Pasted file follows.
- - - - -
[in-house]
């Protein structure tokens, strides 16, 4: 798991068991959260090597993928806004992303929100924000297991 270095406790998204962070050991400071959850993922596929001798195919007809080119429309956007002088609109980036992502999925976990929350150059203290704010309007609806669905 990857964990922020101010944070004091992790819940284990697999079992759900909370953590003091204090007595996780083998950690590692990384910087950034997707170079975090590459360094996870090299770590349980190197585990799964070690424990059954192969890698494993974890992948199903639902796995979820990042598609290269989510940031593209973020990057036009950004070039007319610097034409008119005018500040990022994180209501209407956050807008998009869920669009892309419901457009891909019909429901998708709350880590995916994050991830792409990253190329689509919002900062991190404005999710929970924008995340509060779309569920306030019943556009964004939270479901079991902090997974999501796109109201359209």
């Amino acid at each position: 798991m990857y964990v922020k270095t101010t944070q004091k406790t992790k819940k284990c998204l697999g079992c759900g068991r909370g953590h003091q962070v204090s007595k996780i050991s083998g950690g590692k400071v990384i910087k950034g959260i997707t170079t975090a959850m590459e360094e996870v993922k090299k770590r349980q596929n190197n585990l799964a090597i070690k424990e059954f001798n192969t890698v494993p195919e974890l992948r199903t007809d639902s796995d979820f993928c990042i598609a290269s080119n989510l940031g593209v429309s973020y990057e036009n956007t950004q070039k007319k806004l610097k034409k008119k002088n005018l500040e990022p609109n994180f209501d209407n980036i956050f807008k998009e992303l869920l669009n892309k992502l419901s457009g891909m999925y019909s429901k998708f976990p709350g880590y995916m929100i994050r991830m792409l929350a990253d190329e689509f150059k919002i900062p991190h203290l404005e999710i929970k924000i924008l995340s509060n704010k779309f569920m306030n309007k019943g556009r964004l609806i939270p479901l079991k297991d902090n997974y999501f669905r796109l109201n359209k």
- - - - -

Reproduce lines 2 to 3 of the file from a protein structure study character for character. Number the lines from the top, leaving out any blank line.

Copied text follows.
């Protein structure tokens, strides 16, 4: 798991068991959260090597993928806004992303929100924000297991 270095406790998204962070050991400071959850993922596929001798195919007809080119429309956007002088609109980036992502999925976990929350150059203290704010309007609806669905 990857964990922020101010944070004091992790819940284990697999079992759900909370953590003091204090007595996780083998950690590692990384910087950034997707170079975090590459360094996870090299770590349980190197585990799964070690424990059954192969890698494993974890992948199903639902796995979820990042598609290269989510940031593209973020990057036009950004070039007319610097034409008119005018500040990022994180209501209407956050807008998009869920669009892309419901457009891909019909429901998708709350880590995916994050991830792409990253190329689509919002900062991190404005999710929970924008995340509060779309569920306030019943556009964004939270479901079991902090997974999501796109109201359209």
């Amino acid at each position: 798991m990857y964990v922020k270095t101010t944070q004091k406790t992790k819940k284990c998204l697999g079992c759900g068991r909370g953590h003091q962070v204090s007595k996780i050991s083998g950690g590692k400071v990384i910087k950034g959260i997707t170079t975090a959850m590459e360094e996870v993922k090299k770590r349980q596929n190197n585990l799964a090597i070690k424990e059954f001798n192969t890698v494993p195919e974890l992948r199903t007809d639902s796995d979820f993928c990042i598609a290269s080119n989510l940031g593209v429309s973020y990057e036009n956007t950004q070039k007319k806004l610097k034409k008119k002088n005018l500040e990022p609109n994180f209501d209407n980036i956050f807008k998009e992303l869920l669009n892309k992502l419901s457009g891909m999925y019909s429901k998708f976990p709350g880590y995916m929100i994050r991830m792409l929350a990253d190329e689509f150059k919002i900062p991190h203290l404005e999710i929970k924000i924008l995340s509060n704010k779309f569920m306030n309007k019943g556009r964004l609806i939270p479901l079991k297991d902090n997974y999501f669905r796109l109201n359209k």